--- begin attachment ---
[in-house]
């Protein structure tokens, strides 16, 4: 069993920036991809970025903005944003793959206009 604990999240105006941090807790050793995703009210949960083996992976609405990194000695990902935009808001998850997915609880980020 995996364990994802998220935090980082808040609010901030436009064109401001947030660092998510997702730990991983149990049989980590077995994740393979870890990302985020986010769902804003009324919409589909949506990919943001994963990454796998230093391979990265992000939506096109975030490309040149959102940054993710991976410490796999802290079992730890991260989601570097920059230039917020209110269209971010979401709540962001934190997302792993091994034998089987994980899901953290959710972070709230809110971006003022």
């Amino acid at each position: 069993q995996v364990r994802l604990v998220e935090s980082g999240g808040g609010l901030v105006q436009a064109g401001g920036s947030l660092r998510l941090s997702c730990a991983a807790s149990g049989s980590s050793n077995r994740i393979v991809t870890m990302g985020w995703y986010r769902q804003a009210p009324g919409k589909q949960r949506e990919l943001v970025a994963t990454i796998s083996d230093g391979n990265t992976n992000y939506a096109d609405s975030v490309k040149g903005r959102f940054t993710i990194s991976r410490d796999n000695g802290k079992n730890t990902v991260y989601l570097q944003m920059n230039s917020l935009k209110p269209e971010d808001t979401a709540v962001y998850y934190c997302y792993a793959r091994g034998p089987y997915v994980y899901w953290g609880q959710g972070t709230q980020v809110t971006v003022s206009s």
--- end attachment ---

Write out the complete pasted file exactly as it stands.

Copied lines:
[in-house]
């Protein structure tokens, strides 16, 4: 069993920036991809970025903005944003793959206009 604990999240105006941090807790050793995703009210949960083996992976609405990194000695990902935009808001998850997915609880980020 995996364990994802998220935090980082808040609010901030436009064109401001947030660092998510997702730990991983149990049989980590077995994740393979870890990302985020986010769902804003009324919409589909949506990919943001994963990454796998230093391979990265992000939506096109975030490309040149959102940054993710991976410490796999802290079992730890991260989601570097920059230039917020209110269209971010979401709540962001934190997302792993091994034998089987994980899901953290959710972070709230809110971006003022």
């Amino acid at each position: 069993q995996v364990r994802l604990v998220e935090s980082g999240g808040g609010l901030v105006q436009a064109g401001g920036s947030l660092r998510l941090s997702c730990a991983a807790s149990g049989s980590s050793n077995r994740i393979v991809t870890m990302g985020w995703y986010r769902q804003a009210p009324g919409k589909q949960r949506e990919l943001v970025a994963t990454i796998s083996d230093g391979n990265t992976n992000y939506a096109d609405s975030v490309k040149g903005r959102f940054t993710i990194s991976r410490d796999n000695g802290k079992n730890t990902v991260y989601l570097q944003m920059n230039s917020l935009k209110p269209e971010d808001t979401a709540v962001y998850y934190c997302y792993a793959r091994g034998p089987y997915v994980y899901w953290g609880q959710g972070t709230q980020v809110t971006v003022s206009s």